A LARGER than life character, Dave McLuckie, fell from grace when he was jailed for eight months for perverting the course of justice in 2013 - despite proclaiming himself as the ‘sheriff’ of Cleveland.

Convicted after a week-long trial at Newcastle Crown Court he said the verdict had "destroyed everything" he had built up in his public life.

His political career collapsed when he was found guilty of persuading friend Maurice Ward to take speeding points on his behalf to avoid being banned in 2005.

During the trial it was revealed that as chairman of Cleveland Police Authority he described himself as the ‘sheriff’ and referred to the force’s officers as his deputies.

Always voluble and straight-talking, Mr McLuckie was an imposing figure on Redcar and Cleveland Borough councillor and as chairman of Cleveland Police Authority (CPA).

Documents seen by The Northern Echo showed that while he was the chairman of governors at Skelton Primary he failed to declare a relationship to someone interviewed for a post at the east Cleveland school.

As a result, he was investigated by the now defunct Standards Board for England but no further action was taken.

While he was the CPA chairman former Chief Constable Sean Price received a significant pay package when members unwittingly authorised a ‘golden handcuffs’ deal for the officer when legal advice was withheld from them, documents have shown.

Mr Price was sacked in 2012 for gross misconduct after being found guilty of lying about his role in the recruitment of Mr McLuckie's daughter, and of directing a member of staff to lie during investigations into the claim.

And it was Mr McLuckie’s arrest as part of Operation Sacristy, an investigation into alleged corruption at Cleveland Police, which resulted in him stepping down as CPA chairman.

At the time, police authority member Barry Coppinger, his is now Cleveland Police and Crime Commissioner, reacted angrily to his long-tine colleague’s decision.

He said: "I'm absolutely furious that Dave McLuckie, Cleveland Police Authority's most successful chairman, has tendered his resignation."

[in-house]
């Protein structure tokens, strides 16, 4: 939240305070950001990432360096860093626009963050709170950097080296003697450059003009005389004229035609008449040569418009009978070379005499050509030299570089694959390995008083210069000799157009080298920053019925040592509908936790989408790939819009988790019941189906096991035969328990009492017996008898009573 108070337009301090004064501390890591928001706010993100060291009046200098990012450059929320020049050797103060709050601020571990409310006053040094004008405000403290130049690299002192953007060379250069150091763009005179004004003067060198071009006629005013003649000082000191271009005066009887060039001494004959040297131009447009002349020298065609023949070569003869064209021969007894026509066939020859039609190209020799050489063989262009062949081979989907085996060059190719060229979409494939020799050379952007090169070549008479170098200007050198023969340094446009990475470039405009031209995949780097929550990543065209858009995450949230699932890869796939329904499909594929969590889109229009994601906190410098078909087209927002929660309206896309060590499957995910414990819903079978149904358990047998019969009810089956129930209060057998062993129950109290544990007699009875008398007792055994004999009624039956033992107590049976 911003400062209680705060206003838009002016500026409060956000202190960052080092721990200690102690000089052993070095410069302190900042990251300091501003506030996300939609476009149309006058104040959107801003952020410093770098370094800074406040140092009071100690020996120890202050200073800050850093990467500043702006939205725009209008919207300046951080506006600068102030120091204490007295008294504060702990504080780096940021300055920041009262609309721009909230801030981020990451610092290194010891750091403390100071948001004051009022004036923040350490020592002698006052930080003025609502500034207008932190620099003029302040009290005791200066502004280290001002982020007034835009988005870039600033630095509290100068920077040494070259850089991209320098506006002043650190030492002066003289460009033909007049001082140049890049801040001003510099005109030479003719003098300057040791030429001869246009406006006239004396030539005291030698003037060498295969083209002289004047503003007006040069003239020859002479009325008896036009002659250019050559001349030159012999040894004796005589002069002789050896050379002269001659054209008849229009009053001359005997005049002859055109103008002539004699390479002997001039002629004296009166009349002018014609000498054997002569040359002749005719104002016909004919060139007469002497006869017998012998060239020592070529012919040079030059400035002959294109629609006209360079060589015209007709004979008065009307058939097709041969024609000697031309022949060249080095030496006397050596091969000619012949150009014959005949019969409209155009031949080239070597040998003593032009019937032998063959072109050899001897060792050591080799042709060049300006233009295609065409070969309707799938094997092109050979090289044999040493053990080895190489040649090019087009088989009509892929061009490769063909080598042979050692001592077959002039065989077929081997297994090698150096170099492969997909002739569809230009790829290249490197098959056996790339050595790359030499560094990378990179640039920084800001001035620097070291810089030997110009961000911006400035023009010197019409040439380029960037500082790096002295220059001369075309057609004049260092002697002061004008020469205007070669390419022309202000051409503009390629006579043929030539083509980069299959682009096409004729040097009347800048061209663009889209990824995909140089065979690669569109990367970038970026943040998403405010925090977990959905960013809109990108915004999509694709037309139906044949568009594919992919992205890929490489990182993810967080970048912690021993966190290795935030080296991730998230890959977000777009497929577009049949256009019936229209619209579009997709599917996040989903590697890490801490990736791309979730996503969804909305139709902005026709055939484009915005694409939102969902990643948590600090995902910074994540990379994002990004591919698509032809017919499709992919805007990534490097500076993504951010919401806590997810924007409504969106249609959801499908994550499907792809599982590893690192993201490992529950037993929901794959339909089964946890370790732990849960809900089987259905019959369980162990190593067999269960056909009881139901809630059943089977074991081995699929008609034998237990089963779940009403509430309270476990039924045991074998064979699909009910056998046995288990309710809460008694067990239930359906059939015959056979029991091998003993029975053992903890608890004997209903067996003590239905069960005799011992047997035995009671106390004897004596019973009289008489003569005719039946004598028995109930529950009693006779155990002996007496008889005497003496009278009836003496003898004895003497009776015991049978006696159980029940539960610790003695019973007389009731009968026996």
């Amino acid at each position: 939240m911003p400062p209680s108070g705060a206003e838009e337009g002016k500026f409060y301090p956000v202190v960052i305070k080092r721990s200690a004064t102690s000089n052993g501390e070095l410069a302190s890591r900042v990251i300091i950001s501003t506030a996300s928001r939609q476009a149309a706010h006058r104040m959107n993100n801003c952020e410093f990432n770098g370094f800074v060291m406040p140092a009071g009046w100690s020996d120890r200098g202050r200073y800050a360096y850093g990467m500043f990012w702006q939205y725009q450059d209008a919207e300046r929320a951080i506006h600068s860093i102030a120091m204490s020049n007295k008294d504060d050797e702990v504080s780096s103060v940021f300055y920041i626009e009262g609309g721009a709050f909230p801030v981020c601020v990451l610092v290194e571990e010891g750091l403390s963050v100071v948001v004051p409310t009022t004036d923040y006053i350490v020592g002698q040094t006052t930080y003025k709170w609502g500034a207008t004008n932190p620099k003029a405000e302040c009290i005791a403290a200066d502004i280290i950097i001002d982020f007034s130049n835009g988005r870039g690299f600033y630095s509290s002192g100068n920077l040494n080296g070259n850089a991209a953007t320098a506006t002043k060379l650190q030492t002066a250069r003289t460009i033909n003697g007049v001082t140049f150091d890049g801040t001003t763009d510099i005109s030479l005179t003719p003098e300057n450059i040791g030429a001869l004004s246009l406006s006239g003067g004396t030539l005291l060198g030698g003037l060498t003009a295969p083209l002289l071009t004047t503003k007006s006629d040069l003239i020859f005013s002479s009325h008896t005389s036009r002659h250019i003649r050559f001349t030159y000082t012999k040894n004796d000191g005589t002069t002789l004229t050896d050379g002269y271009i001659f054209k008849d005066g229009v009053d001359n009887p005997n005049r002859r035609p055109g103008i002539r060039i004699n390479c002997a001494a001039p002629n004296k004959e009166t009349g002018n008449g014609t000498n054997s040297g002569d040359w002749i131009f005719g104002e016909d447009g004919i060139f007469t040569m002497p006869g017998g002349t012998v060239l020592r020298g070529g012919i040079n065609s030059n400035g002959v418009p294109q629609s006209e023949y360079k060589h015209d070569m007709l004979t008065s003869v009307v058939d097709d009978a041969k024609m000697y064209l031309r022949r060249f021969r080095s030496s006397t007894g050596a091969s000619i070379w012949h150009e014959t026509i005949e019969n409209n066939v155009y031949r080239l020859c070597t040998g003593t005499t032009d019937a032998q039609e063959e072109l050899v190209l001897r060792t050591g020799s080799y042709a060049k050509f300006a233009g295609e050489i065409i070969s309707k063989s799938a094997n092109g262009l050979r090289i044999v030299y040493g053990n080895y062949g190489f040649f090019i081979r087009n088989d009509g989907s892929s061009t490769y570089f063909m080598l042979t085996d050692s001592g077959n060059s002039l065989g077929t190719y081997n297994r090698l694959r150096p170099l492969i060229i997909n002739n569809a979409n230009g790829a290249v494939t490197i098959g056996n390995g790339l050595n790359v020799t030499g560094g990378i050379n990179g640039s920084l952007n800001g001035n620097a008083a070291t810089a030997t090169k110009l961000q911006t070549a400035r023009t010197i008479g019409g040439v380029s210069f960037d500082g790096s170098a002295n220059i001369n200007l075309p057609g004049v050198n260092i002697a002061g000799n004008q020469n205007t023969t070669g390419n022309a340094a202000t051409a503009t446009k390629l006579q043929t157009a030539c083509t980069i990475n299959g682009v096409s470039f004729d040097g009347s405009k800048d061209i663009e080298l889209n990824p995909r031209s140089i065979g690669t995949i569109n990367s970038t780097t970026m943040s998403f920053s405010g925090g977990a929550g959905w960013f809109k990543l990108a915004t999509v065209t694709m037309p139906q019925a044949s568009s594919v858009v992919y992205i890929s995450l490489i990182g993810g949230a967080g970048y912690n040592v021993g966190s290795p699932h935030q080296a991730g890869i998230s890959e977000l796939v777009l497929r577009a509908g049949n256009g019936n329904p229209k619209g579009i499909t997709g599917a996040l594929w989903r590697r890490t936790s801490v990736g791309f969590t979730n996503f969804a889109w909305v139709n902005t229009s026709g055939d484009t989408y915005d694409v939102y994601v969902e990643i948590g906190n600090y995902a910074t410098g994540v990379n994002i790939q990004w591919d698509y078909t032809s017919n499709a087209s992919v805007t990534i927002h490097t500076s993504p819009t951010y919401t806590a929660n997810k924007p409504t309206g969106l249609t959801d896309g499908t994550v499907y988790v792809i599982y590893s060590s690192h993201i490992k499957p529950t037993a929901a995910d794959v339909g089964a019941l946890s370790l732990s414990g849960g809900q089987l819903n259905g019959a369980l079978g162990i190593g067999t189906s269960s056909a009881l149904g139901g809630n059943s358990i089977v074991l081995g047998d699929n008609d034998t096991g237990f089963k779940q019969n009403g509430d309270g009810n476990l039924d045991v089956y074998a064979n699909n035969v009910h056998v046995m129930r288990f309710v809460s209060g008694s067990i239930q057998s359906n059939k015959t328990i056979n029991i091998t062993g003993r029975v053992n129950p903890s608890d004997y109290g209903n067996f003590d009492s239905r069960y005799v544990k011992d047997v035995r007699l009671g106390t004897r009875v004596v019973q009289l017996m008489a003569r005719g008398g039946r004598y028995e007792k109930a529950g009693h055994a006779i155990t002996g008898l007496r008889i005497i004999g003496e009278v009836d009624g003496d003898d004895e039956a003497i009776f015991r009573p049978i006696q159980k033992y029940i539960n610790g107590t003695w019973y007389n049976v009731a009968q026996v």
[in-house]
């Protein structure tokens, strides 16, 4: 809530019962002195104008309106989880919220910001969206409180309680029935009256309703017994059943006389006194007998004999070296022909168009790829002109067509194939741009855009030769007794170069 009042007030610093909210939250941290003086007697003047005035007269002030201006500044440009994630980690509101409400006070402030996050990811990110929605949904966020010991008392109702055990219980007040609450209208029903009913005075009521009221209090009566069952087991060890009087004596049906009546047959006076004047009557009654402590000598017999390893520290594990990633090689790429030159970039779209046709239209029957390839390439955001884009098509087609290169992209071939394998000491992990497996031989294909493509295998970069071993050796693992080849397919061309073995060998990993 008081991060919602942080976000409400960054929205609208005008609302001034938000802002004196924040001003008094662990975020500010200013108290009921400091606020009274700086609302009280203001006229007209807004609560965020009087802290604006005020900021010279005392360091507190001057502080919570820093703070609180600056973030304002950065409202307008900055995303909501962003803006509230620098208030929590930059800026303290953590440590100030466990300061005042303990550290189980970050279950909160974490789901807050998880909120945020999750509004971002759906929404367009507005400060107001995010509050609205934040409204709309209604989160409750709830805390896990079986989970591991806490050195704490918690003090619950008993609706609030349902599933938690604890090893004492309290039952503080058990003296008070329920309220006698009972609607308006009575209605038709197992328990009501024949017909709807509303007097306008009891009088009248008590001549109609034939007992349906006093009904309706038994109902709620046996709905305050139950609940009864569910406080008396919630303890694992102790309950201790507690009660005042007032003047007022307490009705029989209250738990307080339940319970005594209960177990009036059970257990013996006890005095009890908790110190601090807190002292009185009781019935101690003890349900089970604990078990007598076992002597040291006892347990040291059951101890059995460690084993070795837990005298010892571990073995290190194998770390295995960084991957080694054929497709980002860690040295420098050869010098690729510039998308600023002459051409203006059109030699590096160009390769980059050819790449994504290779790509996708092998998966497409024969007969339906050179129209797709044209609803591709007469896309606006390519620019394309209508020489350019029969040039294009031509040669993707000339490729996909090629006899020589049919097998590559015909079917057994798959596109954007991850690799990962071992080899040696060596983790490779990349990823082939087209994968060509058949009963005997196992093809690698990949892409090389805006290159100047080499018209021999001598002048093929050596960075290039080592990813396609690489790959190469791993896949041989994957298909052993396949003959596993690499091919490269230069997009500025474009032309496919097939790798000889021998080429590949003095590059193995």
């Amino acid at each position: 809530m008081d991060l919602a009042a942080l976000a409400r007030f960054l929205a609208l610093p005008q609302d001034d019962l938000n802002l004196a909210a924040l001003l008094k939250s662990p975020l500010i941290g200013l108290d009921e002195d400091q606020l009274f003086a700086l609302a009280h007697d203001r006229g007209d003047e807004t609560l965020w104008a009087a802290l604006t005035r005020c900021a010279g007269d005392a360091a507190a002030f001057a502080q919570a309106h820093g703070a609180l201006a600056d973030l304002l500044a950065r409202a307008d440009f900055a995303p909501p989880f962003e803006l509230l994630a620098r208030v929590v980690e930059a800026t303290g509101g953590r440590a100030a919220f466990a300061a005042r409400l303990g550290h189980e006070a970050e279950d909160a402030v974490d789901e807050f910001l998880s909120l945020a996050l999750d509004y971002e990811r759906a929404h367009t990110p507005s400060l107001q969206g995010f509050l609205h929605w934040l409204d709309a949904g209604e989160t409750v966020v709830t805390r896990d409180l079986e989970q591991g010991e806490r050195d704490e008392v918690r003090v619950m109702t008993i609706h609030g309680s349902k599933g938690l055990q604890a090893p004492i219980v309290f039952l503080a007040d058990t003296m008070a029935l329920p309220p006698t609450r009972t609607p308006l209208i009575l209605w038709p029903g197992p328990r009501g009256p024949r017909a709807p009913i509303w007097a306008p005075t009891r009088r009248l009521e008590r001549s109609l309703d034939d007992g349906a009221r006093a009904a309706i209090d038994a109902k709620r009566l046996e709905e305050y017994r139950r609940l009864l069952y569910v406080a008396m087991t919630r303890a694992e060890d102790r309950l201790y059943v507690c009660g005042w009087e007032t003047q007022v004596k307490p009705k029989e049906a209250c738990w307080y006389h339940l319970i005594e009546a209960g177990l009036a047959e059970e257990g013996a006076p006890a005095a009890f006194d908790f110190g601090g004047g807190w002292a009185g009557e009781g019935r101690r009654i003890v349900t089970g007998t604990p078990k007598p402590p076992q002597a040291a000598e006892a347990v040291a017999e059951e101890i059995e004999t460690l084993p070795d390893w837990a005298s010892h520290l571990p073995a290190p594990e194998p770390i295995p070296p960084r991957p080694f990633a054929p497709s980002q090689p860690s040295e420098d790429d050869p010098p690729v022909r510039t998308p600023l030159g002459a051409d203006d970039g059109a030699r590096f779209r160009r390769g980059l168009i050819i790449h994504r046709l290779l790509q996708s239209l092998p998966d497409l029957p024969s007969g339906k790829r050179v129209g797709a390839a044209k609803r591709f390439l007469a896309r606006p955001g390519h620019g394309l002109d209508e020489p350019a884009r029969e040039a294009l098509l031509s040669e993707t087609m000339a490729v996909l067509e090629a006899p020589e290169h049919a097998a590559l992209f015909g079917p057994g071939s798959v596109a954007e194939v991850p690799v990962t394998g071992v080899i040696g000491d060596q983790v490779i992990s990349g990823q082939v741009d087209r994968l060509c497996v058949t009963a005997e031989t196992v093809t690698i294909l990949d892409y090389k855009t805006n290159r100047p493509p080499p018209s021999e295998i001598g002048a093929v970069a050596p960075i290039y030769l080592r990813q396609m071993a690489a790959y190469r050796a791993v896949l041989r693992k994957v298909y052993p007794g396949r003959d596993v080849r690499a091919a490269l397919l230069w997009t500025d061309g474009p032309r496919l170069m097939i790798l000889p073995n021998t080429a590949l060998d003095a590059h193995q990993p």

Throughout the 41-month long investigation, Mr McLuckie categorically denied any wrongdoing and the multi-million probe resulted in no prosecutions when the Crown Prosecution Service decided there was not enough evidence of criminal activity.

And after the CPS decided not to charge any of the nine people arrested during the investigation, Mr McLuckie branded Operation Sacristy a ‘witch hunt’.

He said: “The real disgrace would be if those who have pursued what I firmly believe was a witch-hunt against myself and others escape scot-free whilst we will have to live with the consequences for ever—and the public will have to meet the scandalous costs.”

However, it was during the Operation Sacristy investigation that paperwork was discovered in a locked drawer that revealed how an allegation of sex abuse was made against Mr McLuckie in 2006.

Documents seen by The Northern Echo showed that two high-level meetings were called in December 2014 to discuss the claim and look at what action was taken by the then Chief Constable Sean Price.

The report shows that concern was raised that the allegation had not been recorded on the police force computer system as a crime and the Independent Police Complaints Commission was brought in to examine the allegations.

Mr McLuckie from the outset had dismissed the claim as "false and malicious", saying it was based on a personal grievance.

When contacted by The Northern Echo about the allegations he said: “In 2006 I was made aware by Redcar and Cleveland Council of a claim made in relation to a period when I was a child aged 14. I made it clear that I completely denied the claim.”